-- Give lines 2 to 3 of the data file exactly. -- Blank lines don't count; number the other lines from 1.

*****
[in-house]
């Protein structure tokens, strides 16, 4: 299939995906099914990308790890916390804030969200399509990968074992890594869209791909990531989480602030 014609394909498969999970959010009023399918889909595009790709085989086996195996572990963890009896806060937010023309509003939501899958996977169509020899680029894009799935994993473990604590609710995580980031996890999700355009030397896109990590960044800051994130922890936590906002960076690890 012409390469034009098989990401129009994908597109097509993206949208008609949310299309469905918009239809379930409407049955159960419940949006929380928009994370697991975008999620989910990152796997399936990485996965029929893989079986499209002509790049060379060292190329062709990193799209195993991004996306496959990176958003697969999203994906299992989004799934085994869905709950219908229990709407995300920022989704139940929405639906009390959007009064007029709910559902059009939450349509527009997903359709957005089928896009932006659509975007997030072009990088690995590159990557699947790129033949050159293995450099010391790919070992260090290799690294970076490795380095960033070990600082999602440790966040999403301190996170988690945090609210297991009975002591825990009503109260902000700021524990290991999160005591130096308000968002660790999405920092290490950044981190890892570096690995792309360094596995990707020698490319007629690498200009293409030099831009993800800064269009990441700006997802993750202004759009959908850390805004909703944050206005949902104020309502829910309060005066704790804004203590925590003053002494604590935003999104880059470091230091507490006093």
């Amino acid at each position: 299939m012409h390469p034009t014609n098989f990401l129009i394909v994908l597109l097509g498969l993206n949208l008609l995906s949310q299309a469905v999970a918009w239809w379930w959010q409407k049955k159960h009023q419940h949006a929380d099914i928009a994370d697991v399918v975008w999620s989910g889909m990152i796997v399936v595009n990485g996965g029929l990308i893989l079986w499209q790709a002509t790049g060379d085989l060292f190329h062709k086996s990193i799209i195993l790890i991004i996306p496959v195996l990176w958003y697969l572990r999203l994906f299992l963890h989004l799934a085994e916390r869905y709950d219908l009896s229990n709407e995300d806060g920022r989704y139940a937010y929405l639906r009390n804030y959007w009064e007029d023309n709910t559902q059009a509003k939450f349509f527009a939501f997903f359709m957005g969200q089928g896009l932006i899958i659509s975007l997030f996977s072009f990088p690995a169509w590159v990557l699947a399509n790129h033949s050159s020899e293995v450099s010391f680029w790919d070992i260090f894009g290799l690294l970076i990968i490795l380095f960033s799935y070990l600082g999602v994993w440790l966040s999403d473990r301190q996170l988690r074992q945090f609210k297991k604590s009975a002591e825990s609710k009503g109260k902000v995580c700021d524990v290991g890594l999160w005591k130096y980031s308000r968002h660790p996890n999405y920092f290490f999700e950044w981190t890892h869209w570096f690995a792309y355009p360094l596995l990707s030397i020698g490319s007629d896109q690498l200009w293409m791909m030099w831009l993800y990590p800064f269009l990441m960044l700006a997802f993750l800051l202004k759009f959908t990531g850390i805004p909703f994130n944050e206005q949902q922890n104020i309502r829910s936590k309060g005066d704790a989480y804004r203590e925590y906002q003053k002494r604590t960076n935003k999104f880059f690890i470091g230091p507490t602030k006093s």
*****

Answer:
């Protein structure tokens, strides 16, 4: 299939995906099914990308790890916390804030969200399509990968074992890594869209791909990531989480602030 014609394909498969999970959010009023399918889909595009790709085989086996195996572990963890009896806060937010023309509003939501899958996977169509020899680029894009799935994993473990604590609710995580980031996890999700355009030397896109990590960044800051994130922890936590906002960076690890 012409390469034009098989990401129009994908597109097509993206949208008609949310299309469905918009239809379930409407049955159960419940949006929380928009994370697991975008999620989910990152796997399936990485996965029929893989079986499209002509790049060379060292190329062709990193799209195993991004996306496959990176958003697969999203994906299992989004799934085994869905709950219908229990709407995300920022989704139940929405639906009390959007009064007029709910559902059009939450349509527009997903359709957005089928896009932006659509975007997030072009990088690995590159990557699947790129033949050159293995450099010391790919070992260090290799690294970076490795380095960033070990600082999602440790966040999403301190996170988690945090609210297991009975002591825990009503109260902000700021524990290991999160005591130096308000968002660790999405920092290490950044981190890892570096690995792309360094596995990707020698490319007629690498200009293409030099831009993800800064269009990441700006997802993750202004759009959908850390805004909703944050206005949902104020309502829910309060005066704790804004203590925590003053002494604590935003999104880059470091230091507490006093």
């Amino acid at each position: 299939m012409h390469p034009t014609n098989f990401l129009i394909v994908l597109l097509g498969l993206n949208l008609l995906s949310q299309a469905v999970a918009w239809w379930w959010q409407k049955k159960h009023q419940h949006a929380d099914i928009a994370d697991v399918v975008w999620s989910g889909m990152i796997v399936v595009n990485g996965g029929l990308i893989l079986w499209q790709a002509t790049g060379d085989l060292f190329h062709k086996s990193i799209i195993l790890i991004i996306p496959v195996l990176w958003y697969l572990r999203l994906f299992l963890h989004l799934a085994e916390r869905y709950d219908l009896s229990n709407e995300d806060g920022r989704y139940a937010y929405l639906r009390n804030y959007w009064e007029d023309n709910t559902q059009a509003k939450f349509f527009a939501f997903f359709m957005g969200q089928g896009l932006i899958i659509s975007l997030f996977s072009f990088p690995a169509w590159v990557l699947a399509n790129h033949s050159s020899e293995v450099s010391f680029w790919d070992i260090f894009g290799l690294l970076i990968i490795l380095f960033s799935y070990l600082g999602v994993w440790l966040s999403d473990r301190q996170l988690r074992q945090f609210k297991k604590s009975a002591e825990s609710k009503g109260k902000v995580c700021d524990v290991g890594l999160w005591k130096y980031s308000r968002h660790p996890n999405y920092f290490f999700e950044w981190t890892h869209w570096f690995a792309y355009p360094l596995l990707s030397i020698g490319s007629d896109q690498l200009w293409m791909m030099w831009l993800y990590p800064f269009l990441m960044l700006a997802f993750l800051l202004k759009f959908t990531g850390i805004p909703f994130n944050e206005q949902q922890n104020i309502r829910s936590k309060g005066d704790a989480y804004r203590e925590y906002q003053k002494r604590t960076n935003k999104f880059f690890i470091g230091p507490t602030k006093s």